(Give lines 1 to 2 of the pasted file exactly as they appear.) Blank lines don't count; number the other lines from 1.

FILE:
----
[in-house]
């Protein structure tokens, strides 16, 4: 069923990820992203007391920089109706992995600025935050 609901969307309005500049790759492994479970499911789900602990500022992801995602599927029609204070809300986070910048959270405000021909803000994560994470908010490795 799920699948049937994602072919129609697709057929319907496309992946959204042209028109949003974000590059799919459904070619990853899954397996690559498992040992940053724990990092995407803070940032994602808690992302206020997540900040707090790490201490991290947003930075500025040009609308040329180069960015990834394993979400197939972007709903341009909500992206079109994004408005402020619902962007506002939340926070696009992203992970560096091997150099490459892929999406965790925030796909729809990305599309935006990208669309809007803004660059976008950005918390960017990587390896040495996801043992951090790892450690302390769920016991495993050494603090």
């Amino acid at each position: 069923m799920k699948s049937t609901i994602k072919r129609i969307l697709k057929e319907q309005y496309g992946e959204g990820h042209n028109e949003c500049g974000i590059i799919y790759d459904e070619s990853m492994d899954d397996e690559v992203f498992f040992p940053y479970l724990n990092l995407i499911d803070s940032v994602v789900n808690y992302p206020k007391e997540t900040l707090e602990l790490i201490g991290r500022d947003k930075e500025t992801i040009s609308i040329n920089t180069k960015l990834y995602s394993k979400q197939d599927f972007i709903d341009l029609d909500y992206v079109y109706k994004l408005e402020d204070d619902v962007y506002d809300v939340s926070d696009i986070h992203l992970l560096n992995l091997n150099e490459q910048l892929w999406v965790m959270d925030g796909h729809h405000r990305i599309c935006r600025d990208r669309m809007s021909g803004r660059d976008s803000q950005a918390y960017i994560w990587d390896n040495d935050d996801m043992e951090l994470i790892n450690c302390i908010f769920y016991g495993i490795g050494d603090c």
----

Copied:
[in-house]
């Protein structure tokens, strides 16, 4: 069923990820992203007391920089109706992995600025935050 609901969307309005500049790759492994479970499911789900602990500022992801995602599927029609204070809300986070910048959270405000021909803000994560994470908010490795 799920699948049937994602072919129609697709057929319907496309992946959204042209028109949003974000590059799919459904070619990853899954397996690559498992040992940053724990990092995407803070940032994602808690992302206020997540900040707090790490201490991290947003930075500025040009609308040329180069960015990834394993979400197939972007709903341009909500992206079109994004408005402020619902962007506002939340926070696009992203992970560096091997150099490459892929999406965790925030796909729809990305599309935006990208669309809007803004660059976008950005918390960017990587390896040495996801043992951090790892450690302390769920016991495993050494603090």